His palms are sweaty, knees weak, arms are heavy. He's been standing here for days now, through paralyzing humidity, searing heat and cold rain. Yet much of his focus is on his right palm pressed down against the decal by the other hand. One slip and it's all over.

That's all it takes to count yourself out of the MediaCorp Subaru Challenge 2012: The Asian Face-Off. Now in its 11th year, all participants have to do is keep their hands on a palm print decal on a car. Challengers are given up to three warnings each time a part of their hand is outside the decal. It's simply a test of endurance to be able to win their very own Subaru. A Subaru XV if the winner is a Singaporean (without a certificate of entitlement) or a Subaru Impreza (outright) for a Filipino or other models depending on the country and equivalent value.

The problem is, they have to keep this up for days. Past winners have clocked in an amazing 75 – 81 hours (3 and ¼ days) and there's no indication that this year will be any different.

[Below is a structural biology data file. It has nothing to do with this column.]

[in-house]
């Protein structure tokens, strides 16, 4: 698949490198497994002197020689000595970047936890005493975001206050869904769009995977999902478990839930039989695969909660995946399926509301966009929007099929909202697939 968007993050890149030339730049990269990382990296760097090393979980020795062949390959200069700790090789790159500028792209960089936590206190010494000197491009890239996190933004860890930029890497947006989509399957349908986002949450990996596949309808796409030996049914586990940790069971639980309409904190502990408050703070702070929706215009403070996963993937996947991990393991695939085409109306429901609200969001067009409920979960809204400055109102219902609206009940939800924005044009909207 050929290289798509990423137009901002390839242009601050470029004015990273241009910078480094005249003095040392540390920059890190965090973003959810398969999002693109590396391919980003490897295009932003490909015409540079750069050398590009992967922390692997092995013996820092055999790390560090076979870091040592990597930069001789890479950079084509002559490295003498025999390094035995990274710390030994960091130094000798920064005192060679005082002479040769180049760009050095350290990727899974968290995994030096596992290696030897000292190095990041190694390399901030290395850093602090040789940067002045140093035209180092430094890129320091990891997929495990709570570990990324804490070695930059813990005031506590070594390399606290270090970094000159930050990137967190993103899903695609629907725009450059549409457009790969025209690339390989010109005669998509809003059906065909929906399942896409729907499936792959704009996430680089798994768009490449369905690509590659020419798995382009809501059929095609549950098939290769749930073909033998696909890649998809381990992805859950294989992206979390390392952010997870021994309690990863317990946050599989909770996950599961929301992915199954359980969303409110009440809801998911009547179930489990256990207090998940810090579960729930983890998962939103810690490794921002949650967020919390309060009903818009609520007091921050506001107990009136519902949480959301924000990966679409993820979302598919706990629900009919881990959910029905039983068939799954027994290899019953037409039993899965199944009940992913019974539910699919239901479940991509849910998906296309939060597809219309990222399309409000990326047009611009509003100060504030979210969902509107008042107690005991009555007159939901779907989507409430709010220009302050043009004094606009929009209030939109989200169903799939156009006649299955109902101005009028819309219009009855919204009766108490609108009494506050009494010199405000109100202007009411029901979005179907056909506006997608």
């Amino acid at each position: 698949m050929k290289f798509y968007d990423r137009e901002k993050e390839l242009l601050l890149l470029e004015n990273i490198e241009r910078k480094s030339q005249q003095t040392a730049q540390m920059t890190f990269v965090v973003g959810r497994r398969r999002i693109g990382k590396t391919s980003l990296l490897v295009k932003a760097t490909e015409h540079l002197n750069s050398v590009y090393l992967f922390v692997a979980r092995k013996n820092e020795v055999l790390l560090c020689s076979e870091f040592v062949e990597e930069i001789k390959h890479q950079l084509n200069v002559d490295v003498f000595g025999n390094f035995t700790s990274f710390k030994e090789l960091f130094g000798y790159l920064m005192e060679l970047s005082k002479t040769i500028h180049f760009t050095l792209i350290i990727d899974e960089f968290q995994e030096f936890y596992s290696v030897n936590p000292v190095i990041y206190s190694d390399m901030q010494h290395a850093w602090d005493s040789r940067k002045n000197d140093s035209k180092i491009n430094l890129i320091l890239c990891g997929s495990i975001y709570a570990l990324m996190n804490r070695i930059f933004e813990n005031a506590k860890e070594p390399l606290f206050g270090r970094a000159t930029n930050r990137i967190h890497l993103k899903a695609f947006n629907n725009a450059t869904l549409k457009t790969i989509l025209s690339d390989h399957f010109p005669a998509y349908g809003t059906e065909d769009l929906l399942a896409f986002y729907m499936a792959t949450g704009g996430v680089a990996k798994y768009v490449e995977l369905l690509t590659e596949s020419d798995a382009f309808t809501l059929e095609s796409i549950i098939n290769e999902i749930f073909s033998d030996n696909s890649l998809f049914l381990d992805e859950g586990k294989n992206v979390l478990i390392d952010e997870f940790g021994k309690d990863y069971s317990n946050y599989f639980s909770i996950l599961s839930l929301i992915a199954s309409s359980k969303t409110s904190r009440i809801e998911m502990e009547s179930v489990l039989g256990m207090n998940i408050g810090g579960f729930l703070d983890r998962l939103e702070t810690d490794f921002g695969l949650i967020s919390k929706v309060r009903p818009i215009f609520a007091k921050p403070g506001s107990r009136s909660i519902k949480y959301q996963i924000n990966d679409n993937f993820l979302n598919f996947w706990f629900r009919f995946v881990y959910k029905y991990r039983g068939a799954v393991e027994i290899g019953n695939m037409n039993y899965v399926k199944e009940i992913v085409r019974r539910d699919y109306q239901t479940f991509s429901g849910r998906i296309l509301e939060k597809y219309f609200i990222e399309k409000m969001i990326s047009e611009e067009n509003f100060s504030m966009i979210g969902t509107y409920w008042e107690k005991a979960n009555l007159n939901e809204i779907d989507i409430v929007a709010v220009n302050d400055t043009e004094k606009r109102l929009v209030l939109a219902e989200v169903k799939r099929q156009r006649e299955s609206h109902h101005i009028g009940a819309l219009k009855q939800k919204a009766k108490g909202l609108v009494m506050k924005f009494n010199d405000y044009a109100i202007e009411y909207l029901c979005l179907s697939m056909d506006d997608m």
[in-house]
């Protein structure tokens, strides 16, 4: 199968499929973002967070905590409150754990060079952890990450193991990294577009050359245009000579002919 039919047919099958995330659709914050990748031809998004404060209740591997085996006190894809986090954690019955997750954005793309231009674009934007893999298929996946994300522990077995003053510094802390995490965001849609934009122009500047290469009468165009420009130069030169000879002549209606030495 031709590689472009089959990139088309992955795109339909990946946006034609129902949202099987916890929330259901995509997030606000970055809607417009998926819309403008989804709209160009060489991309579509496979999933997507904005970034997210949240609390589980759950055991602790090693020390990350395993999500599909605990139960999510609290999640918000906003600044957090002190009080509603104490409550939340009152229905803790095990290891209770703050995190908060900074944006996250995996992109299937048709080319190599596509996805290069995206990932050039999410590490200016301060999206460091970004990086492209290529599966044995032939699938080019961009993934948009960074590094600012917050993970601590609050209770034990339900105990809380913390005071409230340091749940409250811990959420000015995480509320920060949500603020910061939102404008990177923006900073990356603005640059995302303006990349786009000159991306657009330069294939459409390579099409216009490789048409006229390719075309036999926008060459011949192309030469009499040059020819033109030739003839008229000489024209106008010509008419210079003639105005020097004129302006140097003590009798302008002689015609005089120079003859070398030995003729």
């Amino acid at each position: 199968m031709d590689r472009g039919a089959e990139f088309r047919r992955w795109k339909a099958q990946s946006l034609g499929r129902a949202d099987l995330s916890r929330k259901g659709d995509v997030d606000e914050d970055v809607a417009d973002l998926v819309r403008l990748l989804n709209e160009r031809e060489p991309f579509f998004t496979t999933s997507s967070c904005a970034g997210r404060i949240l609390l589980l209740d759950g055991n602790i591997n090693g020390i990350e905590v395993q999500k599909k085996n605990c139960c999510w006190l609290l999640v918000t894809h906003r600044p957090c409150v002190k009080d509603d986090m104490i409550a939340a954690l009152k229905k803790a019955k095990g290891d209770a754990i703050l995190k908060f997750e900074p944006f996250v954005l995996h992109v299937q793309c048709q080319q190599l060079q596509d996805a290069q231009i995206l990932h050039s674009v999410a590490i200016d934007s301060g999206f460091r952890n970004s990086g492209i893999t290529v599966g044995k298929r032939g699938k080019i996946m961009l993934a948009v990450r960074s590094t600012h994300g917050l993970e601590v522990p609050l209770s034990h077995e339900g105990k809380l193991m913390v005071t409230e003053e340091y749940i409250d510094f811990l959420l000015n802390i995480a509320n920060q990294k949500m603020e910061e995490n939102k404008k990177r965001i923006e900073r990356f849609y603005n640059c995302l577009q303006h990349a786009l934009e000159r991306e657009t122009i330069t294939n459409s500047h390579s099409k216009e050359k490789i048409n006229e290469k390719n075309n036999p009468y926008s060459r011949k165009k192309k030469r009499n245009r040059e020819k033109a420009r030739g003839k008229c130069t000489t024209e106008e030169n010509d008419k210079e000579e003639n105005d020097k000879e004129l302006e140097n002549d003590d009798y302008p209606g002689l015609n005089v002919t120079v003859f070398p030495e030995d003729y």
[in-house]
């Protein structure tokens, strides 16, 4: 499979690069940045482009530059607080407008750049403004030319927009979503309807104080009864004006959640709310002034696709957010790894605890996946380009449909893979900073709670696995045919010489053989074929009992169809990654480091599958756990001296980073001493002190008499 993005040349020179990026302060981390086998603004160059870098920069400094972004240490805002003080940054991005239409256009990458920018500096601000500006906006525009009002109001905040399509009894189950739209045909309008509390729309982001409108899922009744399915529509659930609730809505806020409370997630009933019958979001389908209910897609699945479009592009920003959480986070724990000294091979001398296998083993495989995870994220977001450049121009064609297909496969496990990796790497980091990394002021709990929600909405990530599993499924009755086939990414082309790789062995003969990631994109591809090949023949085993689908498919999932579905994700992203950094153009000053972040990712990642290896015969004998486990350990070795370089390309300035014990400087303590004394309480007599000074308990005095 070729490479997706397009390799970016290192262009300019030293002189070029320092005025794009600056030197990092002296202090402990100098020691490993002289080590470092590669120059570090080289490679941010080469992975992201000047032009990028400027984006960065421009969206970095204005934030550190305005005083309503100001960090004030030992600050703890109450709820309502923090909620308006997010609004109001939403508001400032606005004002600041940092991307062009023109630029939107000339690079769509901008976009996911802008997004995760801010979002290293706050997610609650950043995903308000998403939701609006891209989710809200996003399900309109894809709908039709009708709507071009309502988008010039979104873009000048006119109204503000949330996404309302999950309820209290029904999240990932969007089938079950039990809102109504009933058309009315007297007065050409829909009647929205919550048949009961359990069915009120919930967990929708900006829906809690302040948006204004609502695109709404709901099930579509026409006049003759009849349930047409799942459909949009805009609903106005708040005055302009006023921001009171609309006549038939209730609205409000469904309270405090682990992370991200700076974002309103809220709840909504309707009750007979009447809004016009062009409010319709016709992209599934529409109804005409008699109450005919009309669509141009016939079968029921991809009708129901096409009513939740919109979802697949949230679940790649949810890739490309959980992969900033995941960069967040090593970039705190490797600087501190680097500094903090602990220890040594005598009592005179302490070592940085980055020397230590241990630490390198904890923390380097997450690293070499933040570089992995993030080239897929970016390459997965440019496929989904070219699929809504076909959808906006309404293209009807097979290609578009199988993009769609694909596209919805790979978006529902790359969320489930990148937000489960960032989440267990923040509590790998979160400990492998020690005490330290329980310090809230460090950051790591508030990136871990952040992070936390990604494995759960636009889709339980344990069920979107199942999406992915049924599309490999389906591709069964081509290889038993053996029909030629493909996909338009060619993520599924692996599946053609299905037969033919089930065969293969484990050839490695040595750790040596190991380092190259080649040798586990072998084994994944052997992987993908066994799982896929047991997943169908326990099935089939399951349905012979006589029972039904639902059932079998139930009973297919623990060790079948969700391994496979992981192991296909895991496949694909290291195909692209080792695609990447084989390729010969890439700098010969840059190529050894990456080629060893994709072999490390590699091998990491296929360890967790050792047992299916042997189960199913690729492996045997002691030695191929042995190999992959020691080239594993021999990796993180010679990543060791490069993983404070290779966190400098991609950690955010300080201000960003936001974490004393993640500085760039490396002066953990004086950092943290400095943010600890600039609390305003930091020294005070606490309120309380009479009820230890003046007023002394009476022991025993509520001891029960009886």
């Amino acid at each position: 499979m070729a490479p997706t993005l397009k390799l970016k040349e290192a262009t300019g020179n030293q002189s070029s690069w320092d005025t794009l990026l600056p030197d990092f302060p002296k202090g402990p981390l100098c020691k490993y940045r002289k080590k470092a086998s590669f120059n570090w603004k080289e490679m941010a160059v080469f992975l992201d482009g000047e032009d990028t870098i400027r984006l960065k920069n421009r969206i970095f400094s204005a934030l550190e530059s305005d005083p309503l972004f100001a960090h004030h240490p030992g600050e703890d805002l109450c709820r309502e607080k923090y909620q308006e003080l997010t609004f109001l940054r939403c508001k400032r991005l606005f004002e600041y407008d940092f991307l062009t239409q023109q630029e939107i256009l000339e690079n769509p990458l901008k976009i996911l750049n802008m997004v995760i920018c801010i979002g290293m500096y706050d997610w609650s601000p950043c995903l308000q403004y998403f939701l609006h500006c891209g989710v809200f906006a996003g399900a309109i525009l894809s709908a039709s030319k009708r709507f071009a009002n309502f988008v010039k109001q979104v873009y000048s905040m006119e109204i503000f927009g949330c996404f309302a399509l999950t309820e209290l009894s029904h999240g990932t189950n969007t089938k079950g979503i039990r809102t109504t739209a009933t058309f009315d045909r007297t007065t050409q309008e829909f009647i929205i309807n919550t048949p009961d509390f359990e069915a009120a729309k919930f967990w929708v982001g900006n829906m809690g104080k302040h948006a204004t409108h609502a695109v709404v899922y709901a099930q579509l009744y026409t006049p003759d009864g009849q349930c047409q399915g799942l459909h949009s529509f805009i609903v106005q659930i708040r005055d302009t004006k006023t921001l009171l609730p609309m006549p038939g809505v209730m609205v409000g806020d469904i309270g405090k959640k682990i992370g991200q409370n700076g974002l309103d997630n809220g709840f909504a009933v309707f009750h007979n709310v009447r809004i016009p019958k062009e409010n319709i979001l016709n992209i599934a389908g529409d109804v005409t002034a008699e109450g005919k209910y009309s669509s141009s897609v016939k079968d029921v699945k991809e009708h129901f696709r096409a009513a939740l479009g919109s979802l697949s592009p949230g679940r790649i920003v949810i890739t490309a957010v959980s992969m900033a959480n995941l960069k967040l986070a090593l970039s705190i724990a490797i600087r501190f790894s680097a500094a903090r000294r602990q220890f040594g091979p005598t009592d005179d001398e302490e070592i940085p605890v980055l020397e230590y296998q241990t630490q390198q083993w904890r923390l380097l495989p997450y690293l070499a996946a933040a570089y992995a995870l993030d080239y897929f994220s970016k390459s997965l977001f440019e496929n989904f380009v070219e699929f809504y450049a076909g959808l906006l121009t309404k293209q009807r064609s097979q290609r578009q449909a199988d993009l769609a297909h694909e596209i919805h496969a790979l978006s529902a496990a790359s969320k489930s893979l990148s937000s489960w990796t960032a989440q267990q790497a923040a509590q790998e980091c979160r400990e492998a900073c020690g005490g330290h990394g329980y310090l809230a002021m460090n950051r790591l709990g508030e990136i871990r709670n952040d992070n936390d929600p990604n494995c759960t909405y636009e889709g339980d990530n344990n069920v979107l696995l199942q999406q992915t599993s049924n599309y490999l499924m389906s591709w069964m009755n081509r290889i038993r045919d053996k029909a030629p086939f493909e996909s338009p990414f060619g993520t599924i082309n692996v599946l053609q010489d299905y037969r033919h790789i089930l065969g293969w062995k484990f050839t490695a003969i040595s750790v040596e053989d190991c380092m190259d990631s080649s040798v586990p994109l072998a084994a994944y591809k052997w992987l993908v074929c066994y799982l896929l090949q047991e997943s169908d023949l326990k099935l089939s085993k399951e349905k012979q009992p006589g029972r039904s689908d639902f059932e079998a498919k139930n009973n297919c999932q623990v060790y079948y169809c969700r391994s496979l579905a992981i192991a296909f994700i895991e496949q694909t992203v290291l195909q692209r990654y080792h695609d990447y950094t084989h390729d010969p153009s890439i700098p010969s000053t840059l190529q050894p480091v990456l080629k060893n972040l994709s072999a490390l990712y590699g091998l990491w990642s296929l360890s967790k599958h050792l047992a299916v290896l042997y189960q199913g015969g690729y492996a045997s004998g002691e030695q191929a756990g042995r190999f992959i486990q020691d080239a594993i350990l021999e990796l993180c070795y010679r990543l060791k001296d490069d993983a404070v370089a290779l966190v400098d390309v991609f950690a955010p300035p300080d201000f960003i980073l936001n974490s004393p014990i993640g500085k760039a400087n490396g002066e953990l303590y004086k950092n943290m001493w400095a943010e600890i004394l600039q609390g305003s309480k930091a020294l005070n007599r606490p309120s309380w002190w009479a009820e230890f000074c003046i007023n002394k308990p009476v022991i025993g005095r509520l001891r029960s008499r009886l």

Naturally, participants were given 5-minute breaks every six hours (1pm, 7pm, 1am and 7am) to recharge with food, rest and to relieve themselves. In between, they had to fight off harsh weather conditions and the compounded effects of sleep deprivation, hunger and thirst, all while keeping their right palms firmly on the Subaru Imprezas.

A qualified paramedic team and ambulance was on standby throughout the Challenge to tend to any emergencies. Regular health checks on contestants were also conducted to ensure that they were well enough to continue.

A total of 400 finalists gathered last October 27 at Ngee Ann City's Civic Plaza. 310 were Singaporeans who called in to MediaCorp's radio stations to enter the first qualifying round. The final qualifying contestants were determined by a draw held on the same day. The remaining 90 were regional contestants (ten from Cambodia, China, Hong Kong, Indonesia, Malaysia, Philippines, Thailand, Taiwan and Vietnam) who were selected after completing a series of endurance tests and games organised by Motor Image offices in the region. They were flown to Singapore on an all-expenses-paid trip to take part in the Asian face-off.